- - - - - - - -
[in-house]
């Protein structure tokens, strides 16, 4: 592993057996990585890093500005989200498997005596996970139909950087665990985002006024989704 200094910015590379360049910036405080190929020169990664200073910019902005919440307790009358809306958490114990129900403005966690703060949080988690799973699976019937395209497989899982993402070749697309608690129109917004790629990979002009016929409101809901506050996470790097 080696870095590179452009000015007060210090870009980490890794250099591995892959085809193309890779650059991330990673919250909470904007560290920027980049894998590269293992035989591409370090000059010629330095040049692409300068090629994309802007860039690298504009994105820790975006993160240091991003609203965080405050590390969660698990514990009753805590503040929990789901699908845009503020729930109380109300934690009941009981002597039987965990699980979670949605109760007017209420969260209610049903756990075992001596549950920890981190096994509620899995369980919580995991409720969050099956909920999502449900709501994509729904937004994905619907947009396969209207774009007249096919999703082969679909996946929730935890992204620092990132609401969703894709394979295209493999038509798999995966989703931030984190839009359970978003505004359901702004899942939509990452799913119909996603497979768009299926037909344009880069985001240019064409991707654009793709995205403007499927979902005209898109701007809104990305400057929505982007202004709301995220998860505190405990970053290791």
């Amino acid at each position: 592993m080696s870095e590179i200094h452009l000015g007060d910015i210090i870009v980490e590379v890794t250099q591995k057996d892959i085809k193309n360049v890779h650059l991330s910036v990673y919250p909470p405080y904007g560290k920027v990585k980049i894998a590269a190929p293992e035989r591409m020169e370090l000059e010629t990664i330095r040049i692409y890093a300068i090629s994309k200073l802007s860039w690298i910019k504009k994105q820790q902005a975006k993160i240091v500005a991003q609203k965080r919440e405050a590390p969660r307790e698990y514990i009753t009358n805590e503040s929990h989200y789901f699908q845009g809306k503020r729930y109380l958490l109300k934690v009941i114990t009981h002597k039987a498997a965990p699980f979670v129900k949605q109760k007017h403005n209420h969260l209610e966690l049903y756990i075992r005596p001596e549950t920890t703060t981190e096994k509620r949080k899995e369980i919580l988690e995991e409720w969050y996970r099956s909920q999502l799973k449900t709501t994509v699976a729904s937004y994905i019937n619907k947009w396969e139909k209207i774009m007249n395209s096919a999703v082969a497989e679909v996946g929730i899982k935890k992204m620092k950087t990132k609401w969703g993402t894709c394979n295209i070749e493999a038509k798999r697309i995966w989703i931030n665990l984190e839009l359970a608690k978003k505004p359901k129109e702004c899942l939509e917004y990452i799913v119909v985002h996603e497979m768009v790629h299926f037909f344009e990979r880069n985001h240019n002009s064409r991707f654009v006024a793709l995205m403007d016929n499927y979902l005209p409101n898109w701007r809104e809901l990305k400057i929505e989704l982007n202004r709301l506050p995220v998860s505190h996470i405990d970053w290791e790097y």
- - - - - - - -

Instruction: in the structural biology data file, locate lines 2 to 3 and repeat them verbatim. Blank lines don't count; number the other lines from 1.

């Protein structure tokens, strides 16, 4: 592993057996990585890093500005989200498997005596996970139909950087665990985002006024989704 200094910015590379360049910036405080190929020169990664200073910019902005919440307790009358809306958490114990129900403005966690703060949080988690799973699976019937395209497989899982993402070749697309608690129109917004790629990979002009016929409101809901506050996470790097 080696870095590179452009000015007060210090870009980490890794250099591995892959085809193309890779650059991330990673919250909470904007560290920027980049894998590269293992035989591409370090000059010629330095040049692409300068090629994309802007860039690298504009994105820790975006993160240091991003609203965080405050590390969660698990514990009753805590503040929990789901699908845009503020729930109380109300934690009941009981002597039987965990699980979670949605109760007017209420969260209610049903756990075992001596549950920890981190096994509620899995369980919580995991409720969050099956909920999502449900709501994509729904937004994905619907947009396969209207774009007249096919999703082969679909996946929730935890992204620092990132609401969703894709394979295209493999038509798999995966989703931030984190839009359970978003505004359901702004899942939509990452799913119909996603497979768009299926037909344009880069985001240019064409991707654009793709995205403007499927979902005209898109701007809104990305400057929505982007202004709301995220998860505190405990970053290791």
């Amino acid at each position: 592993m080696s870095e590179i200094h452009l000015g007060d910015i210090i870009v980490e590379v890794t250099q591995k057996d892959i085809k193309n360049v890779h650059l991330s910036v990673y919250p909470p405080y904007g560290k920027v990585k980049i894998a590269a190929p293992e035989r591409m020169e370090l000059e010629t990664i330095r040049i692409y890093a300068i090629s994309k200073l802007s860039w690298i910019k504009k994105q820790q902005a975006k993160i240091v500005a991003q609203k965080r919440e405050a590390p969660r307790e698990y514990i009753t009358n805590e503040s929990h989200y789901f699908q845009g809306k503020r729930y109380l958490l109300k934690v009941i114990t009981h002597k039987a498997a965990p699980f979670v129900k949605q109760k007017h403005n209420h969260l209610e966690l049903y756990i075992r005596p001596e549950t920890t703060t981190e096994k509620r949080k899995e369980i919580l988690e995991e409720w969050y996970r099956s909920q999502l799973k449900t709501t994509v699976a729904s937004y994905i019937n619907k947009w396969e139909k209207i774009m007249n395209s096919a999703v082969a497989e679909v996946g929730i899982k935890k992204m620092k950087t990132k609401w969703g993402t894709c394979n295209i070749e493999a038509k798999r697309i995966w989703i931030n665990l984190e839009l359970a608690k978003k505004p359901k129109e702004c899942l939509e917004y990452i799913v119909v985002h996603e497979m768009v790629h299926f037909f344009e990979r880069n985001h240019n002009s064409r991707f654009v006024a793709l995205m403007d016929n499927y979902l005209p409101n898109w701007r809104e809901l990305k400057i929505e989704l982007n202004r709301l506050p995220v998860s505190h996470i405990d970053w290791e790097y």